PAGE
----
Bresciano M, Schierano G, Manzella C, Screti A, Bignardi C, Preti G. Retention of luting agents on implant abutments of different height and taper. Clin Oral Implants Res 2005;16:594-8.  Back to cited text no. 4
Bernal G, Okamura M, Muñoz CA. The effects of abutment taper, length and cement type on resistance to dislodgement of cement-retained, implant-supported restorations. J Prosthodont 2003;12:111-5.  Back to cited text no. 5
Wadhwani C, Hess T, Pineyro A, Chung KH. Effects of abutment and screw access channel modification on dislodgement of cement-retained implant-supported restorations. Int J Prosthodont 2013;26:54-6.  Back to cited text no. 6
Emms M, Tredwin CJ, Setchell DJ, Moles DR. The effects of abutment wall height, platform size, and screw access channel filling method on resistance to dislodgement of cement-retained, implant-supported restorations. J Prosthodont 2007;16:3-9.  Back to cited text no. 7
Tabakhian G, Nouri A. Effect of different temporary cements on retention of crowns cemented on one piece abutments with two different lengths. J Mash Dent Sch 2012;36:223-30.  Back to cited text no. 8
Cano-Batalla J, Soliva-Garriga J, Campillo-Funollet M, Munoz-Viveros CA, Giner-Tarrida L. Influence of abutment height and surface roughness on in vitro retention of three luting agents. Int J Oral Maxillofac Implants 2012;27:36-41.  Back to cited text no. 9
Al Hamad KQ, Al Rashdan BA, Abu-Sitta EH. The effects of height and surface roughness of abutments and the type of cement on bond strength of cement-retained implant restorations. Clin Oral Implants Res 2011;22:638-44.  Back to cited text no. 10
Tan KM, Masri R, Driscoll CF, Limkangwalmongkol P, Romberg E. Effect of axial wall modification on the retention of cement-retained, implant-supported crowns. J Prosthet Dent 2012;107:80-5.  Back to cited text no. 11
Wolfart M, Wolfart S, Kern M. Retention forces and seating discrepancies of implant-retained castings after cementation. Int J Oral Maxillofac Implants 2006;21:519-25.  Back to cited text no. 12
Michalakis K, Pissiotis AL, Kang K, Hirayama H, Garefis PD, Petridis H. The effect of thermal cycling and air abrasion on cement failure loads of 4 provisional luting agents used for the cementation of implant-supported fixed partial dentures. Int J Oral Maxillofac Implants 2007;22:569-74.  Back to cited text no. 13
Kim Y, Yamashita J, Shotwell JL, Chong KH, Wang HL. The comparison of provisional luting agents and abutment surface roughness on the retention of provisional implant-supported crowns. J Prosthet Dent 2006;95:450-5.  Back to cited text no. 14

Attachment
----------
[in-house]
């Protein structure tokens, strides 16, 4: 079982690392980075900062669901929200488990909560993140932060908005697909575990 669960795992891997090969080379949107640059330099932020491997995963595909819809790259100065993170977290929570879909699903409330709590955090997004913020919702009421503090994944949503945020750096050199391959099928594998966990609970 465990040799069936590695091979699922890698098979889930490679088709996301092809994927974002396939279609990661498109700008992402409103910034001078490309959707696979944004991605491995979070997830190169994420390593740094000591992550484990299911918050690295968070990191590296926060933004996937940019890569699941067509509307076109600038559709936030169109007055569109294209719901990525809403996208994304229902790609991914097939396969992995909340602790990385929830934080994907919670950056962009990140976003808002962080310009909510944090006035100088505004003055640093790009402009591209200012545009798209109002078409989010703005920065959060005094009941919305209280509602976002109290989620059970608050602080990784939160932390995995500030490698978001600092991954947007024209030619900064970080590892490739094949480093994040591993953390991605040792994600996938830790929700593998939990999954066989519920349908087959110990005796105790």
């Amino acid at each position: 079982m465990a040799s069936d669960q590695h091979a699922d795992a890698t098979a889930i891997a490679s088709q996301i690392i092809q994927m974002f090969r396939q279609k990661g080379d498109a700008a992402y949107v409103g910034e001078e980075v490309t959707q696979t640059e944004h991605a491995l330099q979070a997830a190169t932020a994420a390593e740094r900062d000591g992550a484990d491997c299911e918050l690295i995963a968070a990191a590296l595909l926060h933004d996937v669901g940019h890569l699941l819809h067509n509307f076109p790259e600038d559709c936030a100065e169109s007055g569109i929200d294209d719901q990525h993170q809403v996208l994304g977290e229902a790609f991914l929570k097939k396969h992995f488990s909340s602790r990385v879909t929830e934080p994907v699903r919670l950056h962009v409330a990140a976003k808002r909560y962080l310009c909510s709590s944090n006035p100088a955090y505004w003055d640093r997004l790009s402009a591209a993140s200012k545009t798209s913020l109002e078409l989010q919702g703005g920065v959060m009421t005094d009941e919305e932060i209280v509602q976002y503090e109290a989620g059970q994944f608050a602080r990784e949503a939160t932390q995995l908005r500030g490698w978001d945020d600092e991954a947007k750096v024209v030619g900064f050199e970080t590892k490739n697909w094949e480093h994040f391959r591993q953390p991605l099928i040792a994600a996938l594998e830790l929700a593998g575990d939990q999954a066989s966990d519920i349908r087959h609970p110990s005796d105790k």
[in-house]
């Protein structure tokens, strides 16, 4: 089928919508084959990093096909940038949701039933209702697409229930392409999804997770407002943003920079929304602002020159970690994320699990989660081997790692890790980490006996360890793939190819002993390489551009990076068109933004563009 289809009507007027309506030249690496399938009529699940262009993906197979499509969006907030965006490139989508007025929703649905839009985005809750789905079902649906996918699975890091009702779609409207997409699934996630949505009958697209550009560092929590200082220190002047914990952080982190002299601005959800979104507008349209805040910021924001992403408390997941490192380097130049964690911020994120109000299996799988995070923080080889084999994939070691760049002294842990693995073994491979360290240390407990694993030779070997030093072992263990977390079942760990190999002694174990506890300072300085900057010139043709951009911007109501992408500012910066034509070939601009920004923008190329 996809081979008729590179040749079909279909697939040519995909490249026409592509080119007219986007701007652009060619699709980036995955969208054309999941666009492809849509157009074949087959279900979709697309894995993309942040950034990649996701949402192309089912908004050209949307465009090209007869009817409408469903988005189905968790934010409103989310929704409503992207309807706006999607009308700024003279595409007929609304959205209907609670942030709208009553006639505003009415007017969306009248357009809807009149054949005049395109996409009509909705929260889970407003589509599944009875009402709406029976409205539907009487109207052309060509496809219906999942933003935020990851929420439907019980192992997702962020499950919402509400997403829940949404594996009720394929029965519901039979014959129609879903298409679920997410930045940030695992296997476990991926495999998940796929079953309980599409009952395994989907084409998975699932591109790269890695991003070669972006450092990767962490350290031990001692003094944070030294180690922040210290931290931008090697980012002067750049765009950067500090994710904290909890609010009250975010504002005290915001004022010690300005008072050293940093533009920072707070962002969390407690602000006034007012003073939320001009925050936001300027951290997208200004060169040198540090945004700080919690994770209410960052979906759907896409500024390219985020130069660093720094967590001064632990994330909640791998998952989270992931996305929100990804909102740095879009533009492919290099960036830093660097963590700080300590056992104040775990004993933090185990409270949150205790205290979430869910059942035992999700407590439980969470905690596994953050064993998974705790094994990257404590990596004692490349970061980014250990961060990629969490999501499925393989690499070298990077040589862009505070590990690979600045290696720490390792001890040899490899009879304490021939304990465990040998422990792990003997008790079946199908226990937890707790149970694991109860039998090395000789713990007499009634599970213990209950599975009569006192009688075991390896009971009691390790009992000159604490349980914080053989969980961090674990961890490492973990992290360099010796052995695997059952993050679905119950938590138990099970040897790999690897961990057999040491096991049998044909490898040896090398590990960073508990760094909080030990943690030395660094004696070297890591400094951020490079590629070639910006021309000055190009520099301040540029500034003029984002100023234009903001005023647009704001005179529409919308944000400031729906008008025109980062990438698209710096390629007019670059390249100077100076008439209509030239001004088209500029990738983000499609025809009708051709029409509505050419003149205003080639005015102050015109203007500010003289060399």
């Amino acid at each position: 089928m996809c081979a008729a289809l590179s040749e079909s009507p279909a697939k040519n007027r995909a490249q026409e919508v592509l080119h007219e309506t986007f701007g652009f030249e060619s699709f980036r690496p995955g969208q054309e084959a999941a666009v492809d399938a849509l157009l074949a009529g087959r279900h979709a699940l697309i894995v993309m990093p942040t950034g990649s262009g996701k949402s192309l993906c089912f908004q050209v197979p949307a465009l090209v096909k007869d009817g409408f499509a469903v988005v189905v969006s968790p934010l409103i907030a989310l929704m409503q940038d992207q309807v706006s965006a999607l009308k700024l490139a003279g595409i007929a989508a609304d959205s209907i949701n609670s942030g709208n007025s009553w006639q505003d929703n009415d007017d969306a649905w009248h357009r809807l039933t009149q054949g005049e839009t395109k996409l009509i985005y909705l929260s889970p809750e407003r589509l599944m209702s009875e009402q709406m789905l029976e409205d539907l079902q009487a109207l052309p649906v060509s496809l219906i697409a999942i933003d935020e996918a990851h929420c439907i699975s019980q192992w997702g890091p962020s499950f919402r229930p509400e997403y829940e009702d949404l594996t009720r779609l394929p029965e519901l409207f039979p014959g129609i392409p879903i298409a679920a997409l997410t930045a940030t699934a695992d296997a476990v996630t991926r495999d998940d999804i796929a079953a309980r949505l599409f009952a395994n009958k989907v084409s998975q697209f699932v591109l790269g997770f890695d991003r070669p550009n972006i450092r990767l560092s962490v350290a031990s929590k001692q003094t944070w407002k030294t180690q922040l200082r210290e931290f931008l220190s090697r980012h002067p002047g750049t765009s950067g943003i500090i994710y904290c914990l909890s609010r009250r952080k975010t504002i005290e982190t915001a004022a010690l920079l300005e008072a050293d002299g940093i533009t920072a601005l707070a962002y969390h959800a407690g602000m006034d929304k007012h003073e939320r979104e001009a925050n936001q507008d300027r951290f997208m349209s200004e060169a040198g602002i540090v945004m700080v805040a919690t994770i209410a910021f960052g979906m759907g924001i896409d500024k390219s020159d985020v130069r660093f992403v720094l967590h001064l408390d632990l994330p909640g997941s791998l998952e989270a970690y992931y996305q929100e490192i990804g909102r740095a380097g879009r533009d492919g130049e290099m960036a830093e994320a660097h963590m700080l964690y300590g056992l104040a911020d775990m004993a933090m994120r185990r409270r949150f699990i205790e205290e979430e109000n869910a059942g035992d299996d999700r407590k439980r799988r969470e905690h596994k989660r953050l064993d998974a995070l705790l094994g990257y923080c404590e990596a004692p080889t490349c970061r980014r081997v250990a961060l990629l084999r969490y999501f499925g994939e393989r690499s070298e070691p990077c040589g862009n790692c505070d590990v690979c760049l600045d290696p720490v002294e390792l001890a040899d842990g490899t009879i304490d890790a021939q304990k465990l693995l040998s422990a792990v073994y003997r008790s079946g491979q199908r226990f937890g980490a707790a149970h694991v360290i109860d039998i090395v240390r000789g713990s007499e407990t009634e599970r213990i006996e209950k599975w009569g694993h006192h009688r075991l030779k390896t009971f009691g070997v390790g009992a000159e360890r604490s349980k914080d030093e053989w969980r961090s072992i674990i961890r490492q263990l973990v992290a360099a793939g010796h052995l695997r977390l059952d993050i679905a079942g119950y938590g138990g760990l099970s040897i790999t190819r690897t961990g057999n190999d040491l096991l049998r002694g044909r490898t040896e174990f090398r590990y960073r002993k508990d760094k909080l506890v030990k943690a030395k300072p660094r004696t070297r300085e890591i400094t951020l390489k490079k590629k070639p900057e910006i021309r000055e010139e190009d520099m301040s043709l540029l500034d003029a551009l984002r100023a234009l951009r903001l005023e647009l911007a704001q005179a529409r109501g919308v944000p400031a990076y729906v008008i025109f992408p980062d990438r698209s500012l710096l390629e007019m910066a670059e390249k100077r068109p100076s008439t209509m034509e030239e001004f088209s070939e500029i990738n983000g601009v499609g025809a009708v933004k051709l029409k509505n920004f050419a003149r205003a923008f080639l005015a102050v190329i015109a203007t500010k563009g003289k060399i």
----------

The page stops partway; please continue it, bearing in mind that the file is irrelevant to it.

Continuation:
Ganbarzadeh J, Nakhaei MR, Shiezadeh F, Abrisham SM. The effect of abutment surface roughness on the retention of implant-supported crowns cemented with provisional luting cement. J Dent Mater Tech 2012;1:6-10.  Back to cited text no. 15
Lewinstein I, Block L, Lehr Z, Ormianer Z, Matalon S. An in vitro assessment of circumferential grooves on the retention of cement-retained implant-supported crowns. J Prosthet Dent 2011;106:367-72.  Back to cited text no. 16
de Campos TN, Adachi LK, Miashiro K, Yoshida H, Shinkai RS, Neto PT, et al. Effect of surface topography of implant abutments on retention of cemented single-tooth crowns. Int J Periodontics Restorative Dent 2010;30:409-13.  Back to cited text no. 17
Livaditis GJ, Thompson VP. Etched castings: An improved retentive mechanism for resin-bonded retainers. J Prosthet Dent 1982;47:52-8.  Back to cited text no. 18
Ongthiemsak C, Mekayarajjananonth T, Winkler S, Boberick KG. The effect of compressive cyclic loading on retention of a temporary cement used with implants. J Oral Implantol 2005;31:115-20.  Back to cited text no. 19
Dudley JE, Richards LC, Abbott JR. Retention of cast crown copings cemented to implant abutments. Aust Dent J 2008;53:332-9.  Back to cited text no. 20
Ban S, Taniki T, Sato H, Kono H, Iwaya Y, Miyamoto M. Acid etching of titanium for bonding with veneering composite resins. Dent Mater J 2006;25:382-90.  Back to cited text no. 21